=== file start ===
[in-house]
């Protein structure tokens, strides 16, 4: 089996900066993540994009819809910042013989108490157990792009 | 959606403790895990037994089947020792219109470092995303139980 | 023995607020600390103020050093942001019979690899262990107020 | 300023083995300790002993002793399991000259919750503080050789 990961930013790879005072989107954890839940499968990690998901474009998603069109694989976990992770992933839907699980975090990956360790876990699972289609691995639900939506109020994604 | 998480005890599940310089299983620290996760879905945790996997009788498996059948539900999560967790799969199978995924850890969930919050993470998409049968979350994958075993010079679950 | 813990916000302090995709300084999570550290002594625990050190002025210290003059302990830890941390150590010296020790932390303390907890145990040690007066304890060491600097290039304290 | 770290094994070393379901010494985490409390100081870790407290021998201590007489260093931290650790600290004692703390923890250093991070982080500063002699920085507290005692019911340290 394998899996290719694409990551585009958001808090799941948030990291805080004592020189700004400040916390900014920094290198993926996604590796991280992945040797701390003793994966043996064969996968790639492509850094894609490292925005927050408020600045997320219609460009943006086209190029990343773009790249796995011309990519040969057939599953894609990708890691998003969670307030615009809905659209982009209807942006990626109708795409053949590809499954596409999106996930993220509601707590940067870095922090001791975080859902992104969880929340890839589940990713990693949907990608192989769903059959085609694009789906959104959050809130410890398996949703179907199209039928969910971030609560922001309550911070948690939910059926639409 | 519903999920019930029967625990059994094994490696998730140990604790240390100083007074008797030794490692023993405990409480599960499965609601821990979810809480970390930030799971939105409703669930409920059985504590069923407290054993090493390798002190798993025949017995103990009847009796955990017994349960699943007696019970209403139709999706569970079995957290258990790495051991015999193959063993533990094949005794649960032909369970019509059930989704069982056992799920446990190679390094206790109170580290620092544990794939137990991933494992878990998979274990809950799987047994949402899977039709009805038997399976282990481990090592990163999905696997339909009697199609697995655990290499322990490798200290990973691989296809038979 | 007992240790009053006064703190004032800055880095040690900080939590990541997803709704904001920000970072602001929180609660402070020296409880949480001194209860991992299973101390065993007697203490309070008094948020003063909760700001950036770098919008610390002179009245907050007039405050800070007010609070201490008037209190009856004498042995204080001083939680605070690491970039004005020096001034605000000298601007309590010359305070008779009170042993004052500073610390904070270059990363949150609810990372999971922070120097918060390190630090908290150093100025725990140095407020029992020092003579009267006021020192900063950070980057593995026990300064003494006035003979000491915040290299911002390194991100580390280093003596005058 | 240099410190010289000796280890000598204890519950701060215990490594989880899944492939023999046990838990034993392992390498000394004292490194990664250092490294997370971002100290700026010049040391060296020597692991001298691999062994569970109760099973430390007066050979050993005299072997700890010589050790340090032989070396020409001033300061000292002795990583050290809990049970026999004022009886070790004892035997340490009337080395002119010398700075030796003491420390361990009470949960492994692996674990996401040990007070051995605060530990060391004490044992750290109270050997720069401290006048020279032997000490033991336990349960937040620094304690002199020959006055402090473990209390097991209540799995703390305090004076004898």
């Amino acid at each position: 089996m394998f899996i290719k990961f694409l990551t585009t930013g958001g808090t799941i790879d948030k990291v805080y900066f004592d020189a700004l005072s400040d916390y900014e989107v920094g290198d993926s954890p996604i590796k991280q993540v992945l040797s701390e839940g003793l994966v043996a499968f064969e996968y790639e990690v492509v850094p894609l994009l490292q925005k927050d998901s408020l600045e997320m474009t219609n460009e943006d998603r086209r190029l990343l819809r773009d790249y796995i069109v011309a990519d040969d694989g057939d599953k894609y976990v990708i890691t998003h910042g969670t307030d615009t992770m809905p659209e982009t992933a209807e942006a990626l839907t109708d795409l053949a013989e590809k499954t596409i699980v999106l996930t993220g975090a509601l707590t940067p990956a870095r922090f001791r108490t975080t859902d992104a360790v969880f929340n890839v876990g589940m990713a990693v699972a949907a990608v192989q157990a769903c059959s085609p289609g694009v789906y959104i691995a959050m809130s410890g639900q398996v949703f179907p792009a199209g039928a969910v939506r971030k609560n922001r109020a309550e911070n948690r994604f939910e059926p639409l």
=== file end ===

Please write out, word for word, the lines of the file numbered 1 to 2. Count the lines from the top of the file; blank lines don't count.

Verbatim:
[in-house]
């Protein structure tokens, strides 16, 4: 089996900066993540994009819809910042013989108490157990792009 | 959606403790895990037994089947020792219109470092995303139980 | 023995607020600390103020050093942001019979690899262990107020 | 300023083995300790002993002793399991000259919750503080050789 990961930013790879005072989107954890839940499968990690998901474009998603069109694989976990992770992933839907699980975090990956360790876990699972289609691995639900939506109020994604 | 998480005890599940310089299983620290996760879905945790996997009788498996059948539900999560967790799969199978995924850890969930919050993470998409049968979350994958075993010079679950 | 813990916000302090995709300084999570550290002594625990050190002025210290003059302990830890941390150590010296020790932390303390907890145990040690007066304890060491600097290039304290 | 770290094994070393379901010494985490409390100081870790407290021998201590007489260093931290650790600290004692703390923890250093991070982080500063002699920085507290005692019911340290 394998899996290719694409990551585009958001808090799941948030990291805080004592020189700004400040916390900014920094290198993926996604590796991280992945040797701390003793994966043996064969996968790639492509850094894609490292925005927050408020600045997320219609460009943006086209190029990343773009790249796995011309990519040969057939599953894609990708890691998003969670307030615009809905659209982009209807942006990626109708795409053949590809499954596409999106996930993220509601707590940067870095922090001791975080859902992104969880929340890839589940990713990693949907990608192989769903059959085609694009789906959104959050809130410890398996949703179907199209039928969910971030609560922001309550911070948690939910059926639409 | 519903999920019930029967625990059994094994490696998730140990604790240390100083007074008797030794490692023993405990409480599960499965609601821990979810809480970390930030799971939105409703669930409920059985504590069923407290054993090493390798002190798993025949017995103990009847009796955990017994349960699943007696019970209403139709999706569970079995957290258990790495051991015999193959063993533990094949005794649960032909369970019509059930989704069982056992799920446990190679390094206790109170580290620092544990794939137990991933494992878990998979274990809950799987047994949402899977039709009805038997399976282990481990090592990163999905696997339909009697199609697995655990290499322990490798200290990973691989296809038979 | 007992240790009053006064703190004032800055880095040690900080939590990541997803709704904001920000970072602001929180609660402070020296409880949480001194209860991992299973101390065993007697203490309070008094948020003063909760700001950036770098919008610390002179009245907050007039405050800070007010609070201490008037209190009856004498042995204080001083939680605070690491970039004005020096001034605000000298601007309590010359305070008779009170042993004052500073610390904070270059990363949150609810990372999971922070120097918060390190630090908290150093100025725990140095407020029992020092003579009267006021020192900063950070980057593995026990300064003494006035003979000491915040290299911002390194991100580390280093003596005058 | 240099410190010289000796280890000598204890519950701060215990490594989880899944492939023999046990838990034993392992390498000394004292490194990664250092490294997370971002100290700026010049040391060296020597692991001298691999062994569970109760099973430390007066050979050993005299072997700890010589050790340090032989070396020409001033300061000292002795990583050290809990049970026999004022009886070790004892035997340490009337080395002119010398700075030796003491420390361990009470949960492994692996674990996401040990007070051995605060530990060391004490044992750290109270050997720069401290006048020279032997000490033991336990349960937040620094304690002199020959006055402090473990209390097991209540799995703390305090004076004898």